• This "new" stride algorithm must take a different approach to handling the edge case of strides requiring an excessively large number of iterations. Consensus feedback has been that such strides should not devolve into infinite loops. As a result, the number of steps required to stride from start to end is computed during initialization. A "BigInt" step counter could remove this limitation, but use of such a type would degrade performance for more common use cases, and of course no such type exists in the Standard Library. Thus, we have settled on the use of a floating point step counter.

  • One implication of using a floating point step counter is that the maximum supported number of iterations for endpoints of type Double is 253 − 1. That number of steps should be indistinguishable from an infinite loop for currently available consumer systems. Alternatives include a step counter of type Int, but as Stephen Canon has pointed out, there is a performance hit involved in performing an integer-to-floating point conversion at every iteration and in using multi-word arithmetic on 32-bit systems.

  • For endpoints of type Float, meaningful loops may exist with more than 224 − 1 iterations and catastrophic cancellation is a realistic concern; therefore, it is a decision to be made on review if it is advisable to implement Float-specific versions of these algorithms where internal state is represented using Double, thus improving precision beyond that obtainable by manually computing (self, self + 1.0 * stride, self + 2.0 * stride, ... last) using Float.

Out of Scope

We (and others) intend to propose further changes to striding under separate cover. The following topics remain under discussion but are orthogonal to this proposal:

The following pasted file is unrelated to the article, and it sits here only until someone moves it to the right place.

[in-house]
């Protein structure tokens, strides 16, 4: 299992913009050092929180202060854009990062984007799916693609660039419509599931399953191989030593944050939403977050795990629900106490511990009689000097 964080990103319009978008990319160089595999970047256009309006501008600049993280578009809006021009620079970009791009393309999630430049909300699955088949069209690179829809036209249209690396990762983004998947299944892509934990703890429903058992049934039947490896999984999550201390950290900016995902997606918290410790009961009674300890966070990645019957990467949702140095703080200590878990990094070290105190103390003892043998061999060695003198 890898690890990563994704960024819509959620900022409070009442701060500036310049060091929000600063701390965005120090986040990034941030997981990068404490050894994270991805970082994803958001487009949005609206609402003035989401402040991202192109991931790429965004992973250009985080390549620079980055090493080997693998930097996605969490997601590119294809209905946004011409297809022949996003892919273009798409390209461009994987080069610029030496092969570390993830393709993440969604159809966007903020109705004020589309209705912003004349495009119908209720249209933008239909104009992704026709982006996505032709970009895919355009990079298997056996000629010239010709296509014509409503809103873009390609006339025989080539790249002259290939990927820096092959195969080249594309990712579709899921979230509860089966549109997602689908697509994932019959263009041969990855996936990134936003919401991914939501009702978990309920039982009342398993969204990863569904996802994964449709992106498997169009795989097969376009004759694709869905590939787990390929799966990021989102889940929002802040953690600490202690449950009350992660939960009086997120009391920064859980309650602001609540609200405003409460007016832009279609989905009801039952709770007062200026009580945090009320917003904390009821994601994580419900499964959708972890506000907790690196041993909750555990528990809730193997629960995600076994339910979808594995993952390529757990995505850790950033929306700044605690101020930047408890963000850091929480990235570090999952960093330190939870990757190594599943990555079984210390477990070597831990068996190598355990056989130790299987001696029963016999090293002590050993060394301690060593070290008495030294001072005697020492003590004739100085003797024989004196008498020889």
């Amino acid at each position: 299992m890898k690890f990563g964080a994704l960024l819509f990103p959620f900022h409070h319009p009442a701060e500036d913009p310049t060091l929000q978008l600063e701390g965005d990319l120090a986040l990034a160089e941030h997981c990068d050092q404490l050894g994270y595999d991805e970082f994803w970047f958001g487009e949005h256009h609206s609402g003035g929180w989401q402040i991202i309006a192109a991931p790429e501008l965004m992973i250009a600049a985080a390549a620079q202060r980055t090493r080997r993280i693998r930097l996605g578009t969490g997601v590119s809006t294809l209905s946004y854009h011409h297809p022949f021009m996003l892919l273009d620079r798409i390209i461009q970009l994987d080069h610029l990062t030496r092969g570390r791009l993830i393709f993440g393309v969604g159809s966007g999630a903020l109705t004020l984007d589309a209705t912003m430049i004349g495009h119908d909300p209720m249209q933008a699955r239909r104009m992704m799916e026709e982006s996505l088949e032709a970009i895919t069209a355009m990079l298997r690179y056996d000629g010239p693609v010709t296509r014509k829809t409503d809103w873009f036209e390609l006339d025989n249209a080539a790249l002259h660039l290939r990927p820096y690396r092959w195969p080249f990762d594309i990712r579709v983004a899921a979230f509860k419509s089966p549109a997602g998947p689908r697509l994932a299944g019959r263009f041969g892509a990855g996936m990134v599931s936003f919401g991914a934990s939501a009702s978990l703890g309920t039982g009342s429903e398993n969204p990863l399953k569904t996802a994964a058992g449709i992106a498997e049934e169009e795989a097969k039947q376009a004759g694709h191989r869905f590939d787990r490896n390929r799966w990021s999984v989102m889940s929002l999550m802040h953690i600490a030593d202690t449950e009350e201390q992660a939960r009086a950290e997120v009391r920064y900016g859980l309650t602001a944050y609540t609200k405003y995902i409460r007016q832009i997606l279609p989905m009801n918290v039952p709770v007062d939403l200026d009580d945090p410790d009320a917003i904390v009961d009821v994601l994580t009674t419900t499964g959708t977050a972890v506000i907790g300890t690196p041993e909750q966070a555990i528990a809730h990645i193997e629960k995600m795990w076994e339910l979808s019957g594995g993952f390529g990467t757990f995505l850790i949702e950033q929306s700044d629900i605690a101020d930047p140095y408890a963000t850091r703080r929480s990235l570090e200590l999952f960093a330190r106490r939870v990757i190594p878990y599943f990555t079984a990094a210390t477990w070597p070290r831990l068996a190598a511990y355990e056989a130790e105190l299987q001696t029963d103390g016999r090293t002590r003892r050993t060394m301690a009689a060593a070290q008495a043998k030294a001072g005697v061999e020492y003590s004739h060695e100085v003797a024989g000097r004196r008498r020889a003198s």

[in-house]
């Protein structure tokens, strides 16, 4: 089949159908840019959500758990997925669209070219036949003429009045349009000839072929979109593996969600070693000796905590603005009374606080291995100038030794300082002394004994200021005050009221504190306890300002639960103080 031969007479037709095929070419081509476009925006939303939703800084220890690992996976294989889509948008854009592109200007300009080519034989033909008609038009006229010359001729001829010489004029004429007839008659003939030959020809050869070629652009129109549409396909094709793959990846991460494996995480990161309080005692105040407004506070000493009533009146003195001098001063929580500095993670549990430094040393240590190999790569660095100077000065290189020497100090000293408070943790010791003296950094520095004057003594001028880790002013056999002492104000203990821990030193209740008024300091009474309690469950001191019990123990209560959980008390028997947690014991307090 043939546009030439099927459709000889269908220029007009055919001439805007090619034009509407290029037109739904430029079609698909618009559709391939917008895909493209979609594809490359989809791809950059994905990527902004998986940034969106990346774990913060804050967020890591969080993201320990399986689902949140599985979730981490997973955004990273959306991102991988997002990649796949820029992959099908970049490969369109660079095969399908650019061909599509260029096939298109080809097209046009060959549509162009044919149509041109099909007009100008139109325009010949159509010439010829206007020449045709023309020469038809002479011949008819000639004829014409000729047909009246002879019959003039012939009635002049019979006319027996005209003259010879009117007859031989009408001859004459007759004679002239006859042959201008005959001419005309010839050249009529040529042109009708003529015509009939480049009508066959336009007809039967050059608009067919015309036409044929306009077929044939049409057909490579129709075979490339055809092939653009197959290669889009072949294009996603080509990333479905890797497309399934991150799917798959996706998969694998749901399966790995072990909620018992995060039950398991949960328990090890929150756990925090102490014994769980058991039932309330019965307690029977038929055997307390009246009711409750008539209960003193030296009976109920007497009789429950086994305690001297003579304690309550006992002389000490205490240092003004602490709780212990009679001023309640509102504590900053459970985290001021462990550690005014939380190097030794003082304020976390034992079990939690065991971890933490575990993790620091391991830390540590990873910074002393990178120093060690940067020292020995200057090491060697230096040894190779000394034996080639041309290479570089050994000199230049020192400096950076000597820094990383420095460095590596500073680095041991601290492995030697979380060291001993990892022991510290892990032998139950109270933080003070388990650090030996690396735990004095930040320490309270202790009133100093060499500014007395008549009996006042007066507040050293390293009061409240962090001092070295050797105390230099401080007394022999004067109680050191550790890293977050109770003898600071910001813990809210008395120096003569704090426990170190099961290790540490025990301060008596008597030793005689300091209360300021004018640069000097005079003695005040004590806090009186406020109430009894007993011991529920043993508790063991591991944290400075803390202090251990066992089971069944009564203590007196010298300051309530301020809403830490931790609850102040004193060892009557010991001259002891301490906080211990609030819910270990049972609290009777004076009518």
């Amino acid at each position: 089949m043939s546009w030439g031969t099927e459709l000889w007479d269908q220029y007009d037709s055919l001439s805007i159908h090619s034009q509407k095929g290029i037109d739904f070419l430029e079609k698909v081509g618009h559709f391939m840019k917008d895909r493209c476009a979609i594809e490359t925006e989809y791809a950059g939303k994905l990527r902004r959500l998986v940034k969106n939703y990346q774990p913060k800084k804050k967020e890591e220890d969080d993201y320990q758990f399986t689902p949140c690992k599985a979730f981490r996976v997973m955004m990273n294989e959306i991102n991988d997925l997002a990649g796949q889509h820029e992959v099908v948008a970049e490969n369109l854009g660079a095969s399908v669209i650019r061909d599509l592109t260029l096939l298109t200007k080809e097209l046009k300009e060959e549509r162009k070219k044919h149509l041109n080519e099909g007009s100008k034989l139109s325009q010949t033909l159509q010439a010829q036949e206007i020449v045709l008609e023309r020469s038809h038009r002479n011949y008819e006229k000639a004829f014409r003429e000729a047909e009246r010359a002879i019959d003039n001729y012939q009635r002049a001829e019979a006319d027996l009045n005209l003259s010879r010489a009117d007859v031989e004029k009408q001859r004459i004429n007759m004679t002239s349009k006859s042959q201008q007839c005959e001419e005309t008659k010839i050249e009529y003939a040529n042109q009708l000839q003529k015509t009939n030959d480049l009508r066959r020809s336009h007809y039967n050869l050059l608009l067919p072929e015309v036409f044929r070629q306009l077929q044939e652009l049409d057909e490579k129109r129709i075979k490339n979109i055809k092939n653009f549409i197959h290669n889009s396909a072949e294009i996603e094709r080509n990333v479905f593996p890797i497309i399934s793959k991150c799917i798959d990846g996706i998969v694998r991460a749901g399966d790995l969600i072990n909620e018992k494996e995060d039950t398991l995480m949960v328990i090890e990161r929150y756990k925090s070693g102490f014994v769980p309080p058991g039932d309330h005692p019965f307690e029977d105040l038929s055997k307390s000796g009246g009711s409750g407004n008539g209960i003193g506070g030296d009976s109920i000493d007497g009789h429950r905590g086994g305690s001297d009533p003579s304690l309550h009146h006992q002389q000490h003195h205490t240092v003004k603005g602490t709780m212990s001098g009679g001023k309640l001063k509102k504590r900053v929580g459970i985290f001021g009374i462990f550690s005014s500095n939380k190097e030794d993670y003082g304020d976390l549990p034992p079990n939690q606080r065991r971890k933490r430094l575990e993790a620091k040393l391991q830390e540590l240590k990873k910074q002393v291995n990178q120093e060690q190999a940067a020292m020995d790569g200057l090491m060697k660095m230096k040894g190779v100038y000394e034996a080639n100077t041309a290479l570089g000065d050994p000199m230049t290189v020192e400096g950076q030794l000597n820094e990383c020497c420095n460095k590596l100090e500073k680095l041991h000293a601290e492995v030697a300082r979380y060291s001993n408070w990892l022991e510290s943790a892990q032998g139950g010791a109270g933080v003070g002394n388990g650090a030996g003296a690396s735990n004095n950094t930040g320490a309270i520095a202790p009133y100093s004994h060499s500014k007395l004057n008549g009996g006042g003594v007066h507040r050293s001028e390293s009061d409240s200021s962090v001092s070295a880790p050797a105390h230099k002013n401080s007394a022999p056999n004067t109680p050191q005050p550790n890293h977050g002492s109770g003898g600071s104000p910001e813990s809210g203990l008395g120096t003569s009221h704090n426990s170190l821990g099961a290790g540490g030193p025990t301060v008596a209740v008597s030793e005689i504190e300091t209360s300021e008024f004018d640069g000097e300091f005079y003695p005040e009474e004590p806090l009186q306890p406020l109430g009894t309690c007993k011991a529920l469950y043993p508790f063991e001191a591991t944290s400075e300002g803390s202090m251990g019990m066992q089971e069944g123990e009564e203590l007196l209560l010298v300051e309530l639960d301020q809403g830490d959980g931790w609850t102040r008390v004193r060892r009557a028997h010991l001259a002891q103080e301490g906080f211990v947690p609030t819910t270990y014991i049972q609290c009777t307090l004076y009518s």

• Adding a method to be named striding(by:) or by(_:) to Range
  • Conforming strides to Collection rather than Sequence, and enabling striding over all types conforming to Collection (or even all types conforming to Sequence)

Other out-of-scope suggestions that may no longer apply to Swift 3 include:

  • Changing the name of parameter labels to: and through: to clarify their meaning
  • Changing internal implementation details of StrideToIterator and StrideThroughIterator to reduce the number of branches without relying on compiler optimizations to elide them
  • Merging Range and stride types

Alternatives Considered

Converting floating point values to integer math can produce more precise results. This approach works by calculating a precision multiplier. The multiplier is derived from the whole and fractional parts of the start value, end value, and stride value, enabling fully integer math that guards against lost precision. We do not recommend this solution because it introduces significant overhead both during initialization and at each step. This overhead limits real-world utility beyond trivial stride progressions. A fast, well-implemented decimal type would be a better fit than this jerry-rigged alternative.

Integer Math

/// An `Iterator` for `DoubleStrideThrough`.
public struct DoubleStrideThroughIterator : Iterator {
    let start: Int
    let end: Int
    let stride: Int
    let multiplier: Int
    var iteration: Int = 0
    var done: Bool = false

    public init(start: Double, end: Double, stride: Double) {

        // Calculate the number of places needed